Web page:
Like Junyee’s interpretation of Bathos, Quinto’s walls are visitor-generated, produced through a mix of chaos and control, using materials sourced from the surrounding areas. Viewing the installation at night, one has to tread carefully through a similar mix outside the stables, along a path unevenly lit by tiki torches. A far cry from the climate control and carefully managed collections one typically sees at a museum, Off Site/Out of Sight sums up the objectives of Bakawan, not only in relation to the environment, but of what it is to be human: that art practice is not about what is, but what can as well as what should be. And that is how we are to live in a ruin.

State of Nature/State of Exception

or Maintaining an Artificial Peace, pt. 2: notes for Sa Ngalan ng Batas (In the Name of the Law)

A series of oil on canvas works by Emmanuel Garibay, produced by the Center for Art, New Ventures, and Sustainable Development and hosted by The Jorge B. Vargas Museum and Filipiniana Research Center

Manny Garibay, Enforcer (2014)
Manny Garibay, Enforcer (2014)

Like magic, the term “sa ngalan ng batas (in the name of the law)” opens doors, ends arguments, strikes fear, and instills discipline. Once uttered, the name of law invokes the power of the institution: these proverbial walls that keep societies in line, distinguishing the citizen from the outsider. Ultimately, it separates the individual being from the participant in social life.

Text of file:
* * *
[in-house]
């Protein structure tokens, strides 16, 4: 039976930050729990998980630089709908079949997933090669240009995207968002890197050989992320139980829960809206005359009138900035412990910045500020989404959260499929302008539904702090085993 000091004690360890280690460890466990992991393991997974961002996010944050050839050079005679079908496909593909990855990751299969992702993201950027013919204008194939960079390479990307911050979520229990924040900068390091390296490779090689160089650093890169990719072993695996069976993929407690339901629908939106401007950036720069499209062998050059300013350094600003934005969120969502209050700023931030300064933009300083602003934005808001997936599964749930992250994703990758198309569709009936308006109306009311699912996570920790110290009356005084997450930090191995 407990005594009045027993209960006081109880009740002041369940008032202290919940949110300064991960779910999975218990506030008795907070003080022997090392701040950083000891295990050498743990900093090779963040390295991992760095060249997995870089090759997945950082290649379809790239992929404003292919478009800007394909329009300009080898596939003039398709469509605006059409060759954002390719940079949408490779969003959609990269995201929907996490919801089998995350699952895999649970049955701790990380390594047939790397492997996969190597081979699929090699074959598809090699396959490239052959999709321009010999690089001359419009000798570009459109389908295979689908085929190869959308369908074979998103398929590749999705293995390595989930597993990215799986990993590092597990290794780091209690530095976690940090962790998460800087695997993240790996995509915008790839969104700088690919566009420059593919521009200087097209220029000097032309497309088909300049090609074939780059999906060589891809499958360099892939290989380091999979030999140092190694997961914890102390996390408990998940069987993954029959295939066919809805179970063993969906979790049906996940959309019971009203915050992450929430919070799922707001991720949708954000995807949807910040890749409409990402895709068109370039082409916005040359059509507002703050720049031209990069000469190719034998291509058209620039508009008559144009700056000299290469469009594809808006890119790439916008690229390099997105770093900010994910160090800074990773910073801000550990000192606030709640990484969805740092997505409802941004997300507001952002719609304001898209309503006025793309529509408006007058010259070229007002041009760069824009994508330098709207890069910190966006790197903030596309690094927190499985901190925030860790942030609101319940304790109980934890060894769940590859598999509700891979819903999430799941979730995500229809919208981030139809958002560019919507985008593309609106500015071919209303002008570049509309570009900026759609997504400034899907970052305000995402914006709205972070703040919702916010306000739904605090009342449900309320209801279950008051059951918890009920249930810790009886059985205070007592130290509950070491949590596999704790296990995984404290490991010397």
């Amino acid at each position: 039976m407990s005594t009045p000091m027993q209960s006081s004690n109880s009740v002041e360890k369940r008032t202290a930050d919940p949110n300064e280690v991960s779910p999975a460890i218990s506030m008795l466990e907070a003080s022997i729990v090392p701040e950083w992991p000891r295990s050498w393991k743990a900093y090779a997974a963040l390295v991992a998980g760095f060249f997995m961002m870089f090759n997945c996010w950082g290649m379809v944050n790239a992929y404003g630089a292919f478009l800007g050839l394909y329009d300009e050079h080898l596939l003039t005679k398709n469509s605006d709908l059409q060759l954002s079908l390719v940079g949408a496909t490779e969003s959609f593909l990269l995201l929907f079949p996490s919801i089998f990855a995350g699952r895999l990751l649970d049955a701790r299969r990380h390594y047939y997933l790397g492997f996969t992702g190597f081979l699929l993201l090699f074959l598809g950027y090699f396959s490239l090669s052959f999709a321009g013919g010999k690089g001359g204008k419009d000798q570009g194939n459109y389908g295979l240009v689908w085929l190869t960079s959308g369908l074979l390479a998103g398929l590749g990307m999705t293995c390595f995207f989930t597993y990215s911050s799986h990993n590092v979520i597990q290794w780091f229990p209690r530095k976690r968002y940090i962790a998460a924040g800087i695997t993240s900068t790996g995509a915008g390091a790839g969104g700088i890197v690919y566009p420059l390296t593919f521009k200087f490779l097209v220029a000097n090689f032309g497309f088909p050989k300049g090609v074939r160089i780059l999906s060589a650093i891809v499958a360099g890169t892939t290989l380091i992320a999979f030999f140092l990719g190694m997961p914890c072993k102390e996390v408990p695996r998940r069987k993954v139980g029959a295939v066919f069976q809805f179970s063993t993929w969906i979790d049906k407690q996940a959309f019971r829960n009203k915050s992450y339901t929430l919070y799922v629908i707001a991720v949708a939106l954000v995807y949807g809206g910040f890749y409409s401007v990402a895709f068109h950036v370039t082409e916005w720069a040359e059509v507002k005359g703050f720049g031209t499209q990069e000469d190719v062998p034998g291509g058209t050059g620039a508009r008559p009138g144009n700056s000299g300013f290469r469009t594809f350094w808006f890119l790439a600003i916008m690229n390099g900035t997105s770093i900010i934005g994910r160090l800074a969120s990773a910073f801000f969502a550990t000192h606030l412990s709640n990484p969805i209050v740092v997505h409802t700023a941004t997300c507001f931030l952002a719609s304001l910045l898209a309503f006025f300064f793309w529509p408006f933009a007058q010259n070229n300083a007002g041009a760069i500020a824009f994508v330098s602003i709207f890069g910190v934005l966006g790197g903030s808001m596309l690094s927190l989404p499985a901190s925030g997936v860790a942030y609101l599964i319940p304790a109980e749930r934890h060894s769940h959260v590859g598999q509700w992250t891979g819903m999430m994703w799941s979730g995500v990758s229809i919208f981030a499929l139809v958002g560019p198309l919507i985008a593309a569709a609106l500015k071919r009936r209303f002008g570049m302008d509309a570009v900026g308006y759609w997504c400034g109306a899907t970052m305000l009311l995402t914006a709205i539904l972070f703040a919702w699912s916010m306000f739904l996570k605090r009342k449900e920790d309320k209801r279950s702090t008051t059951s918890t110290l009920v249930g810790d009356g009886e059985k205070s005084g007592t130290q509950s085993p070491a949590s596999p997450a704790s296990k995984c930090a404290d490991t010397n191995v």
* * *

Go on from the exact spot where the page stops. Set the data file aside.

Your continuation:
“No man is an island” –when the poet John Donne wrote these words, it was highly unlikely he was using them to refer to the tasks of administering peace and order that came with the formation of modern society, and yet peace and order are integral to coexistence, at a time wherein coexistence is non-negotiable.

Building on the realization that what is legal is not necessarily ethical, Garibay continues to pull at a thread that has consistently woven itself into his body of work, looking at icons, representation, and the stubborn role they play, for better or worse, in the fabric of society. In this series of oil on canvas works, Manny Garibay explores the limits of justice as both concept and system with a colourful cast of characters devoted to the bureaucracy of everyday life. Departing from the theory and jargon that have been used in discussing the law—from Aristotle to Agamben—only simple language is used in Sa Ngalan ng Batas.

With a catalogue of titles like “Enforcer”, “Kampante (Comfortable)”, “Lumang Larawan (Old Picture)”, and “Madasalin (Religious)”, he hints at the laymen’s terms that describe the small, seemingly harmless details which nonetheless complicate our realities as members of a just and democratic society. In the faces of these everyday people, we see how corruption can unfold in even the most banal tasks.